In these uncertain times, it is better to be big and healthy…
While each day brings examples of SMEs struggling to obtain financing from their banks including with the guarantee measures provided by the French government, the Eurobond market is experiencing record issuance: more than 90 billion euros between March 20 and today. The 70 billion euros of September 2019, the latest record, is a small move…
However, nothing was less certain at the beginning of March. Fears of a liquidity crisis recalled the worst memories of September 2008 after the collapse of Lehman Brothers. Indeed, on March 11, Danone closed the market with a 0.8 billion euros 7-year issue, the last issue before the start of the lockdown. There was some doubt as to whether the market would reopen, even though the equity markets were suffering historic setbacks, what would happen to the debt markets?
However, the pandemic has not dried up liquidity, which is still very abundant, helped by willing governments and a cautious European Central Bank. After having settled in record time the technical workings of remote work, banks reopened their desks on April 20 with ENGIE’s bond issue, 3 tranches for 2.5 billion euros, with an average maturity of 8 years. Nearly 4 times oversubscribed, this issue demonstrated, if it were necessary, that investors were indeed present.
Companies, anxious to preserve their liquidity, are seizing the window: Carrefour (1 billion euros), Air Liquide (1 billion euros), Saint Gobain (1.5 billion euros), ADP (2.5 billion euros), Orange (1.5 billion euros), LVMH (2 billion euros), Total (3 billion euros), Pernod-Ricard (1.5 billion euros), Bouygues (1 billion euros), Cap Gemini (3.5 billion euros), La Poste (1.8 billion euros), JC Decaux (1 billion euros), Sodexo (1.5 billion euros), Auchan (1 billion euros) for the most important French companies. A banker testifies: “I thought I was going to crack: 5am to midnight every day, sometimes up to 9 transmitters in the same day! “. The entry into the blackout period a few days ago has come at the right time to put a stop to the market frenzy.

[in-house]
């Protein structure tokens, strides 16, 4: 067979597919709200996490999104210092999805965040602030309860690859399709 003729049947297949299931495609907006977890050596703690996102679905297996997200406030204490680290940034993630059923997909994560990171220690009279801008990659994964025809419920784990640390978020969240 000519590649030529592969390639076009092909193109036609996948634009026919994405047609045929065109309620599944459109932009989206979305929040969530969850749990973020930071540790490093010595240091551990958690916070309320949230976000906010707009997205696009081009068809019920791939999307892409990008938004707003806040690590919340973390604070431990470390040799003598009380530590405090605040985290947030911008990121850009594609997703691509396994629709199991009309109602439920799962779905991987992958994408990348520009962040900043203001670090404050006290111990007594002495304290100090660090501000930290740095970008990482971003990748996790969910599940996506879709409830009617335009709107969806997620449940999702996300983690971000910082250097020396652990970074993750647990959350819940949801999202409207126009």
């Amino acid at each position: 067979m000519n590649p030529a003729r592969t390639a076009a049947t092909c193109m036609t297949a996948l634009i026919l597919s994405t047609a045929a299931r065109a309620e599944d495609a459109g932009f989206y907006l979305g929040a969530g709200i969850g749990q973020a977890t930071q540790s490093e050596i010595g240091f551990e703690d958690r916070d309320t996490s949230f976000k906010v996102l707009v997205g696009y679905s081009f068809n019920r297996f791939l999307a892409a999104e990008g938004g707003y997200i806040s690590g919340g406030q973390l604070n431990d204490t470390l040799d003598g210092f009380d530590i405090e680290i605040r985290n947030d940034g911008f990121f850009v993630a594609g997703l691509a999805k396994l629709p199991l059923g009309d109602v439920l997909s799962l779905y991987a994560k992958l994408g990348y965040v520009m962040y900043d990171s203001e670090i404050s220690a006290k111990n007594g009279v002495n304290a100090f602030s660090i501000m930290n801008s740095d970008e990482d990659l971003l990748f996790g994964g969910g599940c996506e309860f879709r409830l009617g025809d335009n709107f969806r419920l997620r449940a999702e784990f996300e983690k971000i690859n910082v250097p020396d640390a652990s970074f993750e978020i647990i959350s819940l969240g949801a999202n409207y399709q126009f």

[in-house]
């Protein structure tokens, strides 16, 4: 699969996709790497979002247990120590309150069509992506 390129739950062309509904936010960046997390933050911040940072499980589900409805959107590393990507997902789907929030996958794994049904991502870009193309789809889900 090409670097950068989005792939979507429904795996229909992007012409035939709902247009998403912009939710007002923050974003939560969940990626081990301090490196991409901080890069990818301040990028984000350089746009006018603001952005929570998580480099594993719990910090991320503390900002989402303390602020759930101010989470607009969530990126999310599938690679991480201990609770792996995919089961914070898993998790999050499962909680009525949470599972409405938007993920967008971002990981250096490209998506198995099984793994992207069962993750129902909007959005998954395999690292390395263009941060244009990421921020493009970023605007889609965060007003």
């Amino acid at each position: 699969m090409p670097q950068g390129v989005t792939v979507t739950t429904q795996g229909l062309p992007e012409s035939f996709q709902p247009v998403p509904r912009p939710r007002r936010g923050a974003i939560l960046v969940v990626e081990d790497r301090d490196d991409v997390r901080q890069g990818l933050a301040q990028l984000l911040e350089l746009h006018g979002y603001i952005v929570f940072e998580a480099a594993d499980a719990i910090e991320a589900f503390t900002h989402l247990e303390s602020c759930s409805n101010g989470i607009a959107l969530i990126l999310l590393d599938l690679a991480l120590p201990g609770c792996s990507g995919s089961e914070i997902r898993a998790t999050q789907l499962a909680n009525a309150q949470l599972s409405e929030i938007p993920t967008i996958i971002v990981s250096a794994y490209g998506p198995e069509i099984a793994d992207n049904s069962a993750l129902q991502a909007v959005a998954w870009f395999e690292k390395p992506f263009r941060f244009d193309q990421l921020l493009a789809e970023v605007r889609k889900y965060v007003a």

Liquidity in times of crisis does, however, come at a price: spreads have tightened, often by 100/150 basis points on mid-swaps for the best-rated companies, up to more than 300 basis points for companies in troubled sectors or those hard hit by the impacts of COVID 19. A windfall effect for investors who seize this opportunity to earn a return on top-rated bonds; some issues have been oversubscribed up to 8 times, including on long maturities, often with 10- or 12-year tranches. However, risk aversion is still present: only investment grade companies are benefiting from this good performance of the bond market. The most fragile crossovers and high-yielders have to find other sources of financing.
To conclude, the health crisis is not the crisis of 2011. It has in no way led to a credit crisis. On the one hand, liquidity is assured within the banking system by the ECB’s rapid and strong decisions. On the other hand, large companies are much more solid and have a cash cushion not comparable to 2011.
Investor confidence is therefore high in the flagships of our economy, while companies are showing anticipation and caution, suggesting a vigorous post-confinement recovery.